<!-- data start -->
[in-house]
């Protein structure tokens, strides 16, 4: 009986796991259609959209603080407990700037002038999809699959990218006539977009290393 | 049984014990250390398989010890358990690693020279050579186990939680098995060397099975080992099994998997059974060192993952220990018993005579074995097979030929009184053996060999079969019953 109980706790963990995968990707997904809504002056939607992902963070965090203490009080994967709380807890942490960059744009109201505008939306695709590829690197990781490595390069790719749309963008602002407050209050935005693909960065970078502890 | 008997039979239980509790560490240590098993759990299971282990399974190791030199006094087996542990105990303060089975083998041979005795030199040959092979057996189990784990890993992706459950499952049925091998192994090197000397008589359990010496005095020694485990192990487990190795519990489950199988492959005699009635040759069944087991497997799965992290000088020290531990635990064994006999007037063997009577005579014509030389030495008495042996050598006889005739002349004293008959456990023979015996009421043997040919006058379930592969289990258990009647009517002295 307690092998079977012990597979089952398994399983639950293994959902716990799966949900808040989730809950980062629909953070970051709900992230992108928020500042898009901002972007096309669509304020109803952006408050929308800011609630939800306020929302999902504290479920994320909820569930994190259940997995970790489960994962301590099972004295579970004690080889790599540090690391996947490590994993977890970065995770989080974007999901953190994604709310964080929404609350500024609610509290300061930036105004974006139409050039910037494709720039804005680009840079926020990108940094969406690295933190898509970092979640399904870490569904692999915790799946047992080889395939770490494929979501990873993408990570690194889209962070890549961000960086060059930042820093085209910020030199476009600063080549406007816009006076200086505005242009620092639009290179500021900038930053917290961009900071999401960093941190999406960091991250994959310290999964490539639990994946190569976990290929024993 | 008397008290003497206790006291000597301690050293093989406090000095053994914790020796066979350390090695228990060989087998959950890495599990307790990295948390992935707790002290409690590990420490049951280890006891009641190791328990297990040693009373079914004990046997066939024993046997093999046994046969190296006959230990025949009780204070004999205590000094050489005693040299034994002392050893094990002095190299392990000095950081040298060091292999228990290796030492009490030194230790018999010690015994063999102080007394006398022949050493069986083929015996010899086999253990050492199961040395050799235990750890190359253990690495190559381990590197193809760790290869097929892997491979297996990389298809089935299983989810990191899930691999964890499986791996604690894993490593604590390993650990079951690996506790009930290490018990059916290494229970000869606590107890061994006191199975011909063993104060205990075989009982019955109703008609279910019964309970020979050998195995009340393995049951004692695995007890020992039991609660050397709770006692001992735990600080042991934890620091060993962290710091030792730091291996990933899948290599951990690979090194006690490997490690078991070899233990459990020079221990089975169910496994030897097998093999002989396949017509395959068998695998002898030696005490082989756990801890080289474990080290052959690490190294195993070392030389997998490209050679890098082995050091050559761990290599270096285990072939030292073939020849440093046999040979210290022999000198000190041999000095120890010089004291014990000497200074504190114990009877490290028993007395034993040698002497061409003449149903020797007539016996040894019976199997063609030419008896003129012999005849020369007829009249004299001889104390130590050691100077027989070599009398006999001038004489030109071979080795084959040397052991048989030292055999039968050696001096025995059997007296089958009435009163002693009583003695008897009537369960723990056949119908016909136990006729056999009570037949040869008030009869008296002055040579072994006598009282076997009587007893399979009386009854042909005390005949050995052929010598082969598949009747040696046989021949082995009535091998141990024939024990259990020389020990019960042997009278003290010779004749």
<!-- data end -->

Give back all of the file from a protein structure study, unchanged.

[in-house]
């Protein structure tokens, strides 16, 4: 009986796991259609959209603080407990700037002038999809699959990218006539977009290393 | 049984014990250390398989010890358990690693020279050579186990939680098995060397099975080992099994998997059974060192993952220990018993005579074995097979030929009184053996060999079969019953 109980706790963990995968990707997904809504002056939607992902963070965090203490009080994967709380807890942490960059744009109201505008939306695709590829690197990781490595390069790719749309963008602002407050209050935005693909960065970078502890 | 008997039979239980509790560490240590098993759990299971282990399974190791030199006094087996542990105990303060089975083998041979005795030199040959092979057996189990784990890993992706459950499952049925091998192994090197000397008589359990010496005095020694485990192990487990190795519990489950199988492959005699009635040759069944087991497997799965992290000088020290531990635990064994006999007037063997009577005579014509030389030495008495042996050598006889005739002349004293008959456990023979015996009421043997040919006058379930592969289990258990009647009517002295 307690092998079977012990597979089952398994399983639950293994959902716990799966949900808040989730809950980062629909953070970051709900992230992108928020500042898009901002972007096309669509304020109803952006408050929308800011609630939800306020929302999902504290479920994320909820569930994190259940997995970790489960994962301590099972004295579970004690080889790599540090690391996947490590994993977890970065995770989080974007999901953190994604709310964080929404609350500024609610509290300061930036105004974006139409050039910037494709720039804005680009840079926020990108940094969406690295933190898509970092979640399904870490569904692999915790799946047992080889395939770490494929979501990873993408990570690194889209962070890549961000960086060059930042820093085209910020030199476009600063080549406007816009006076200086505005242009620092639009290179500021900038930053917290961009900071999401960093941190999406960091991250994959310290999964490539639990994946190569976990290929024993 | 008397008290003497206790006291000597301690050293093989406090000095053994914790020796066979350390090695228990060989087998959950890495599990307790990295948390992935707790002290409690590990420490049951280890006891009641190791328990297990040693009373079914004990046997066939024993046997093999046994046969190296006959230990025949009780204070004999205590000094050489005693040299034994002392050893094990002095190299392990000095950081040298060091292999228990290796030492009490030194230790018999010690015994063999102080007394006398022949050493069986083929015996010899086999253990050492199961040395050799235990750890190359253990690495190559381990590197193809760790290869097929892997491979297996990389298809089935299983989810990191899930691999964890499986791996604690894993490593604590390993650990079951690996506790009930290490018990059916290494229970000869606590107890061994006191199975011909063993104060205990075989009982019955109703008609279910019964309970020979050998195995009340393995049951004692695995007890020992039991609660050397709770006692001992735990600080042991934890620091060993962290710091030792730091291996990933899948290599951990690979090194006690490997490690078991070899233990459990020079221990089975169910496994030897097998093999002989396949017509395959068998695998002898030696005490082989756990801890080289474990080290052959690490190294195993070392030389997998490209050679890098082995050091050559761990290599270096285990072939030292073939020849440093046999040979210290022999000198000190041999000095120890010089004291014990000497200074504190114990009877490290028993007395034993040698002497061409003449149903020797007539016996040894019976199997063609030419008896003129012999005849020369007829009249004299001889104390130590050691100077027989070599009398006999001038004489030109071979080795084959040397052991048989030292055999039968050696001096025995059997007296089958009435009163002693009583003695008897009537369960723990056949119908016909136990006729056999009570037949040869008030009869008296002055040579072994006598009282076997009587007893399979009386009854042909005390005949050995052929010598082969598949009747040696046989021949082995009535091998141990024939024990259990020389020990019960042997009278003290010779004749």